The Sports Daily > Red's Army
Breaking down the Morris injury

So, a few people down in the general vicinity of Washington, DC, are bent on furthering this narrative that Al Horford is a cheap-shot artist who deliberately undercut Markieff Morris, either with the specific intent to injure, or with a reckless disregard for Markieff’s safety.

As much as I’d like to say Al Horford is completely innocent in this, and did nothing wrong whatsoever, he was quite fairly called for a foul on this play.

But before we get out the pitchforks and torches, let’s take a frame-by-frame look at what happened.


Al Horford recognizes a blown assignment and rushes to close out. Markieff prepares to take a textbook jump shot.
Markieff, again, shows textbook form on his shot. Horford is bringing his left foot forward while closing out.
Here’s where things start to get messy. Markieff sees Horford closing out and begins to kick his right leg out to draw contact. There is nothing unusual or unsportsmanlike about this move. You can’t say that Markieff is ‘asking for it’ by attempting to draw contact. Horford has left the ground and is jumping to contest the shot.
And this is when disaster is all but inevitable. Notice that, as a result of his decision to draw contact, Markieff’s weight has shifted and is no longer directly over his left ankle. If he were able to land flat footed, this would probably not be a problem. He could possibly stumble or fall backwards. Instead, he is clearly going to land on Al Horford’s foot. Horford, despite jumping after Morris is going to land before him.
Here’s where the injury occurs. Rather than landing flat footed, Markieff’s foot is at an angle, already stretching the joint’s sideways mobility to near its limits. Now, as shown in the picture below, Markieff’s center of gravity is even further to the left of his ankle. What is going to happen is his ankle is going to give way when his leg shifts farther to the left to reposition itself under his center of gravity.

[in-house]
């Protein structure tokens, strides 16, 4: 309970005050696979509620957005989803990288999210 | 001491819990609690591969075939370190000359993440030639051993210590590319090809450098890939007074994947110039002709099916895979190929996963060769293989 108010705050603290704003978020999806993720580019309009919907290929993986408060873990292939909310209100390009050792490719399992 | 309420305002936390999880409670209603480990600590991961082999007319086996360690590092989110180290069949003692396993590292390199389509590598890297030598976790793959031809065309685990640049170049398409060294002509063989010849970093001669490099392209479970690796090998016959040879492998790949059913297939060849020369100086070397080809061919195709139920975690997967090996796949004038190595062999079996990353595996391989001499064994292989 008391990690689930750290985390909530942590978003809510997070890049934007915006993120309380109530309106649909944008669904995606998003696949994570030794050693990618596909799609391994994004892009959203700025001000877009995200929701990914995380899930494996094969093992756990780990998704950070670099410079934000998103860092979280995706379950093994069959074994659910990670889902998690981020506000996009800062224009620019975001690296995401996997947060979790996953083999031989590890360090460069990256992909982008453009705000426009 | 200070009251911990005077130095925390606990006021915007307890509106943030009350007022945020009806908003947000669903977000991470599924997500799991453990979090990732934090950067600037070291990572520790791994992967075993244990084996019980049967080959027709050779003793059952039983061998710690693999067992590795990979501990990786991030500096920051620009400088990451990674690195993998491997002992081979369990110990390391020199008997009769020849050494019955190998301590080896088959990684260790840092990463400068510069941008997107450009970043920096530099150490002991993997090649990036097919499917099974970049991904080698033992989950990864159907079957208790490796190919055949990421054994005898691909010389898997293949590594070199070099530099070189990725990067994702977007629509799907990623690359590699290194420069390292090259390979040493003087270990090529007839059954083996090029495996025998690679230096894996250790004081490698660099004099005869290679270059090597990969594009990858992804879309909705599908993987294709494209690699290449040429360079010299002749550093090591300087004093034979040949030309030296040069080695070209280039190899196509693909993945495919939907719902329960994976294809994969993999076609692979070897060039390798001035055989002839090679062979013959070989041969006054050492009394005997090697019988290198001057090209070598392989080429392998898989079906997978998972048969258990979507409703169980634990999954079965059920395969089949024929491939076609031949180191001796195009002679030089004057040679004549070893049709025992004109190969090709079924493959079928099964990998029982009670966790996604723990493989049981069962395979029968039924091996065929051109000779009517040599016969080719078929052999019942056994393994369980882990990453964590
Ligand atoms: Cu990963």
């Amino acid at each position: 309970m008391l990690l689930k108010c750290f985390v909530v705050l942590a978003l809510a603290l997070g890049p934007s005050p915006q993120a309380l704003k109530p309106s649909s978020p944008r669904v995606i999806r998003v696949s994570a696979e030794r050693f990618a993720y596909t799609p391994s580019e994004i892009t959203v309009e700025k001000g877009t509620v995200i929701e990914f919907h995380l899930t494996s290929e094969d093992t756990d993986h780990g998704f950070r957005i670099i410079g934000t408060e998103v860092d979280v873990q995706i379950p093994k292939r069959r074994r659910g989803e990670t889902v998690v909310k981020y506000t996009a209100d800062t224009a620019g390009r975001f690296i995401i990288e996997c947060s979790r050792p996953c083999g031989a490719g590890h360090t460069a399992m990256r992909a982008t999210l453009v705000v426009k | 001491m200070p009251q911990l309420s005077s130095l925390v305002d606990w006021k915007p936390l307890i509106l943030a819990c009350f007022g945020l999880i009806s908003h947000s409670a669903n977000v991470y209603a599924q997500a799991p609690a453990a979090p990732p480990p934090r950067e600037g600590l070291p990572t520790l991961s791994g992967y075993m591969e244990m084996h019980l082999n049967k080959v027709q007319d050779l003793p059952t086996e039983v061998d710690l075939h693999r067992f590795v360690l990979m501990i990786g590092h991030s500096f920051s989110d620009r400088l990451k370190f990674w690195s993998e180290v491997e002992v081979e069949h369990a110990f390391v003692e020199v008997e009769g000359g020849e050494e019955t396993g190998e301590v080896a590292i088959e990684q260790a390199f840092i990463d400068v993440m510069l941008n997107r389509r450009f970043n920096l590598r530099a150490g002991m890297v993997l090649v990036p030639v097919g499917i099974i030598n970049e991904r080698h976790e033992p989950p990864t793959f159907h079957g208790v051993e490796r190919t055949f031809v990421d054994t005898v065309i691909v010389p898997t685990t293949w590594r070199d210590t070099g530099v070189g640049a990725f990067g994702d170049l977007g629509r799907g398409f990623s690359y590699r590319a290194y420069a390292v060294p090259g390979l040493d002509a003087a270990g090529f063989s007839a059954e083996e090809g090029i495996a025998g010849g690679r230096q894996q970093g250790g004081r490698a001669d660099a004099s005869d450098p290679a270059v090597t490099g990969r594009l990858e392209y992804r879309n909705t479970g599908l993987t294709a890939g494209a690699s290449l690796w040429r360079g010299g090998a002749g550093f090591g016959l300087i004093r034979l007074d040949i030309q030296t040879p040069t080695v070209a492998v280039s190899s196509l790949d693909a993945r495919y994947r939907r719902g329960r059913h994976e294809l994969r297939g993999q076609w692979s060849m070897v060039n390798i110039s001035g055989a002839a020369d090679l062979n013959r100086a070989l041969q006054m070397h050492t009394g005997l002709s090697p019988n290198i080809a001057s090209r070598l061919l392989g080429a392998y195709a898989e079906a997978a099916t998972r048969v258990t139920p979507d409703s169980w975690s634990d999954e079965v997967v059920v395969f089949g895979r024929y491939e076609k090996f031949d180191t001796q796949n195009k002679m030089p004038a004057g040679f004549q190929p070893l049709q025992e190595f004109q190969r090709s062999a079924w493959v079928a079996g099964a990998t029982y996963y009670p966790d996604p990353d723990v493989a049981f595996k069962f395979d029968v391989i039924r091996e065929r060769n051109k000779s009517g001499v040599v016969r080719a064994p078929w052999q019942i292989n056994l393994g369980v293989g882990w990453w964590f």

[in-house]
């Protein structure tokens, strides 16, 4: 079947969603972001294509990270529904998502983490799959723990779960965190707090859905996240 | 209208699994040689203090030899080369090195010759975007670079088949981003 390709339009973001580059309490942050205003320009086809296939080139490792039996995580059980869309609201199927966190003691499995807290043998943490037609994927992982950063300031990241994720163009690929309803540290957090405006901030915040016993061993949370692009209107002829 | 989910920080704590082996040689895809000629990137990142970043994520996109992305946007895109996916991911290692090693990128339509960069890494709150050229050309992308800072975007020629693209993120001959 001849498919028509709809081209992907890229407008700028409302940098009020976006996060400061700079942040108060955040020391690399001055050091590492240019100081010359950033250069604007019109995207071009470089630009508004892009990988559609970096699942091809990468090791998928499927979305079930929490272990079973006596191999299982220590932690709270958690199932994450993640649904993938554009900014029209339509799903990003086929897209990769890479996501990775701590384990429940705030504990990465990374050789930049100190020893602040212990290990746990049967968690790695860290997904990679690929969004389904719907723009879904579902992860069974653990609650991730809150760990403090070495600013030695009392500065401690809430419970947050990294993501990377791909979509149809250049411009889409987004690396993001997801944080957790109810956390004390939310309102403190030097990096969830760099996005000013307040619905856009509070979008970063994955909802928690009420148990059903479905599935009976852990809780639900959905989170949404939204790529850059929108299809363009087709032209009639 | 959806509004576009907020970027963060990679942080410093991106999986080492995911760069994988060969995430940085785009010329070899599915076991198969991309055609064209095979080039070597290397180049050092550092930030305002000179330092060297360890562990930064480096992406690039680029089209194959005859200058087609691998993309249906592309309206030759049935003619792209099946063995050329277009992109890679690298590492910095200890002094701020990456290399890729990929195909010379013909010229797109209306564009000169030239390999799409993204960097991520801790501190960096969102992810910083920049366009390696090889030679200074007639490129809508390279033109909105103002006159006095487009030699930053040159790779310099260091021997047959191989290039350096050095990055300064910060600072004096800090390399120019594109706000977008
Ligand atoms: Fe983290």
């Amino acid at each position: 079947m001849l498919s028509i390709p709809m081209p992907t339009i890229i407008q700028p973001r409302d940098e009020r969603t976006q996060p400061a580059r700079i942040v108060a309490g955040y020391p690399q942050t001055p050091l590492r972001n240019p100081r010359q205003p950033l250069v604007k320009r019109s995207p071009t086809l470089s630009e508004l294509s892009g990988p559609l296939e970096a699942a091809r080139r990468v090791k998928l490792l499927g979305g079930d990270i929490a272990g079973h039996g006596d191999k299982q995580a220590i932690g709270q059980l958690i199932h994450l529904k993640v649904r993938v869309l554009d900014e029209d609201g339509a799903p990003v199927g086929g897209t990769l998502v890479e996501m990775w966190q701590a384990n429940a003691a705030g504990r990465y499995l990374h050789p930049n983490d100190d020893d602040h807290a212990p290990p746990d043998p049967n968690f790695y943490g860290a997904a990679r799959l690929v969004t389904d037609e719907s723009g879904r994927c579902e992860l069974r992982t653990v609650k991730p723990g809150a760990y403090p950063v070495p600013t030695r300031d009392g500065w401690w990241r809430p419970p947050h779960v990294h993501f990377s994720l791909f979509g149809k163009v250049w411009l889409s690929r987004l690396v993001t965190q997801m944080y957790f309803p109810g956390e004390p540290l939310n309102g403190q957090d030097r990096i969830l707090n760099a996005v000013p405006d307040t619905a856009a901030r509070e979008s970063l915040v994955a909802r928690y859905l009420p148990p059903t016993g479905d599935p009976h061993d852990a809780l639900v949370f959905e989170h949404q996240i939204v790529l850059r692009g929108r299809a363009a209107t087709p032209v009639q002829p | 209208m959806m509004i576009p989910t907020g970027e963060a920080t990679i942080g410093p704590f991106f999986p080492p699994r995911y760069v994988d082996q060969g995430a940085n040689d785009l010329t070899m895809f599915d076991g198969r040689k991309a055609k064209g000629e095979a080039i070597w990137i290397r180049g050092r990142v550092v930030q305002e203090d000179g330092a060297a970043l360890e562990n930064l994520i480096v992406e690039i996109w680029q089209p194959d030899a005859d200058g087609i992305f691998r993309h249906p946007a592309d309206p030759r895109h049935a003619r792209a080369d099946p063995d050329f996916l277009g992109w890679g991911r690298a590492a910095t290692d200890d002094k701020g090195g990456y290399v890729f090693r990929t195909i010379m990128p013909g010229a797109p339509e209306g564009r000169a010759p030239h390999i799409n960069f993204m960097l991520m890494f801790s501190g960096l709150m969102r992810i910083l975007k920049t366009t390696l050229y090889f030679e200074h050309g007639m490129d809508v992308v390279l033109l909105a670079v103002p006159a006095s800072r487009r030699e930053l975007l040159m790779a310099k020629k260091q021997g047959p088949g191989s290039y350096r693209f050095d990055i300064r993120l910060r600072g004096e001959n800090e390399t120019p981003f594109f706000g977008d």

This larger photo shows the approximate location of Markieff’s center of gravity, and the approximate angle of his left leg. Notice that his left leg is not in line with his COG. Instinctively, the body’s balance reflexes will move Markieff’s leg to the left. However, because of how his ankle is planted, the leftward deflection which would have occurred when his leg repositioned itself has already occurred.
 Here, reflexively, Markieff’s left leg has moved to keep him from falling over, Markieff’s COG is once again between his legs. However, in at least one axis, it also appears to be directly over his already hyper-extended ankle. That’s not good.

However, notice that Al Horford’s full weight is on his left foot. You could argue that Horford was intentionally trying to undercut Markieff here, but compare Horford’s position with that of the defender in this FIBA explainer, in which the defender has clearly extended his right foot while his weight is primarily on his left, and where the defender is not overreacting to a missed assignment, but is facing up the shooter in textbook fashion.

The bottom line here is that not only did Al Horford misjudge his jump to contest resulting in what is inarguably a foul, Markieff increased his risk for injury by attempting to draw contact on a play that would have resulted in a foul anyway.

Ultimately, there does not need to be intent to injure assigned to Horford, nor is Morris to blame because he made what is by now a well-accepted basketball play (whether it should be or not is a whole other matter).

Not every injury is the result of malicious intent, even when the play that results in an injury has a foul called on it.